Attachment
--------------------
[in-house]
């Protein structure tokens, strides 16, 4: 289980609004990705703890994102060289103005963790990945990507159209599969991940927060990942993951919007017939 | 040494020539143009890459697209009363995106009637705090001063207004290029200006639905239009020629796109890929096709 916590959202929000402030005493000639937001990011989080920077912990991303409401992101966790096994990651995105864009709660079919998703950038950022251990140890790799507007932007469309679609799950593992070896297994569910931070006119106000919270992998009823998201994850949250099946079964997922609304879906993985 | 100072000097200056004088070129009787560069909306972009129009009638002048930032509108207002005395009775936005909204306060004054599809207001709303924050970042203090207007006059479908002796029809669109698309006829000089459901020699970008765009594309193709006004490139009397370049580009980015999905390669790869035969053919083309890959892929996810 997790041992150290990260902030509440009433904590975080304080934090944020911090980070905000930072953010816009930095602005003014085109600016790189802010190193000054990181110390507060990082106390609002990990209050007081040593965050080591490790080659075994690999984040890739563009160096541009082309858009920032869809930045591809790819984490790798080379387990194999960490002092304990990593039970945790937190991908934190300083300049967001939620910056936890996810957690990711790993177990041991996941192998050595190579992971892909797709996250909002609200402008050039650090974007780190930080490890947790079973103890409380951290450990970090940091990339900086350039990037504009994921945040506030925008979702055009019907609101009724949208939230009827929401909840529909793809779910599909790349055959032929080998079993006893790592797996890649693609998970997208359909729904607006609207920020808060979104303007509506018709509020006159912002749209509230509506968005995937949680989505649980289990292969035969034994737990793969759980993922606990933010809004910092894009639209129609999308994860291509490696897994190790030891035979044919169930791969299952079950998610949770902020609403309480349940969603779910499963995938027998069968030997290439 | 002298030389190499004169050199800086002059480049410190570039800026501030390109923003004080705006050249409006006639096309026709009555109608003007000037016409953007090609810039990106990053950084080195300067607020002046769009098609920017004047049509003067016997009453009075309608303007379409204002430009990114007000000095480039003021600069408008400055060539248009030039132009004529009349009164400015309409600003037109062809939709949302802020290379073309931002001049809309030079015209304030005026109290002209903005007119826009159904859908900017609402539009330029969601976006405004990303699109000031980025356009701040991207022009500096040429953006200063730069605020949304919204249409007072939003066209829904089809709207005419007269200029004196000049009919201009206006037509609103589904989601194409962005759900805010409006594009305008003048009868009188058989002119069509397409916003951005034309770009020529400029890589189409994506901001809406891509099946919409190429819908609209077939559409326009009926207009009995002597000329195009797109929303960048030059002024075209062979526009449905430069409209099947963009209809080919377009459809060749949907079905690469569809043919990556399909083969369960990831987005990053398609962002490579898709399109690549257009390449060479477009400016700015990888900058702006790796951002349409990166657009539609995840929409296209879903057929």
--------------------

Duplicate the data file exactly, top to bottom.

[in-house]
């Protein structure tokens, strides 16, 4: 289980609004990705703890994102060289103005963790990945990507159209599969991940927060990942993951919007017939 | 040494020539143009890459697209009363995106009637705090001063207004290029200006639905239009020629796109890929096709 916590959202929000402030005493000639937001990011989080920077912990991303409401992101966790096994990651995105864009709660079919998703950038950022251990140890790799507007932007469309679609799950593992070896297994569910931070006119106000919270992998009823998201994850949250099946079964997922609304879906993985 | 100072000097200056004088070129009787560069909306972009129009009638002048930032509108207002005395009775936005909204306060004054599809207001709303924050970042203090207007006059479908002796029809669109698309006829000089459901020699970008765009594309193709006004490139009397370049580009980015999905390669790869035969053919083309890959892929996810 997790041992150290990260902030509440009433904590975080304080934090944020911090980070905000930072953010816009930095602005003014085109600016790189802010190193000054990181110390507060990082106390609002990990209050007081040593965050080591490790080659075994690999984040890739563009160096541009082309858009920032869809930045591809790819984490790798080379387990194999960490002092304990990593039970945790937190991908934190300083300049967001939620910056936890996810957690990711790993177990041991996941192998050595190579992971892909797709996250909002609200402008050039650090974007780190930080490890947790079973103890409380951290450990970090940091990339900086350039990037504009994921945040506030925008979702055009019907609101009724949208939230009827929401909840529909793809779910599909790349055959032929080998079993006893790592797996890649693609998970997208359909729904607006609207920020808060979104303007509506018709509020006159912002749209509230509506968005995937949680989505649980289990292969035969034994737990793969759980993922606990933010809004910092894009639209129609999308994860291509490696897994190790030891035979044919169930791969299952079950998610949770902020609403309480349940969603779910499963995938027998069968030997290439 | 002298030389190499004169050199800086002059480049410190570039800026501030390109923003004080705006050249409006006639096309026709009555109608003007000037016409953007090609810039990106990053950084080195300067607020002046769009098609920017004047049509003067016997009453009075309608303007379409204002430009990114007000000095480039003021600069408008400055060539248009030039132009004529009349009164400015309409600003037109062809939709949302802020290379073309931002001049809309030079015209304030005026109290002209903005007119826009159904859908900017609402539009330029969601976006405004990303699109000031980025356009701040991207022009500096040429953006200063730069605020949304919204249409007072939003066209829904089809709207005419007269200029004196000049009919201009206006037509609103589904989601194409962005759900805010409006594009305008003048009868009188058989002119069509397409916003951005034309770009020529400029890589189409994506901001809406891509099946919409190429819908609209077939559409326009009926207009009995002597000329195009797109929303960048030059002024075209062979526009449905430069409209099947963009209809080919377009459809060749949907079905690469569809043919990556399909083969369960990831987005990053398609962002490579898709399109690549257009390449060479477009400016700015990888900058702006790796951002349409990166657009539609995840929409296209879903057929």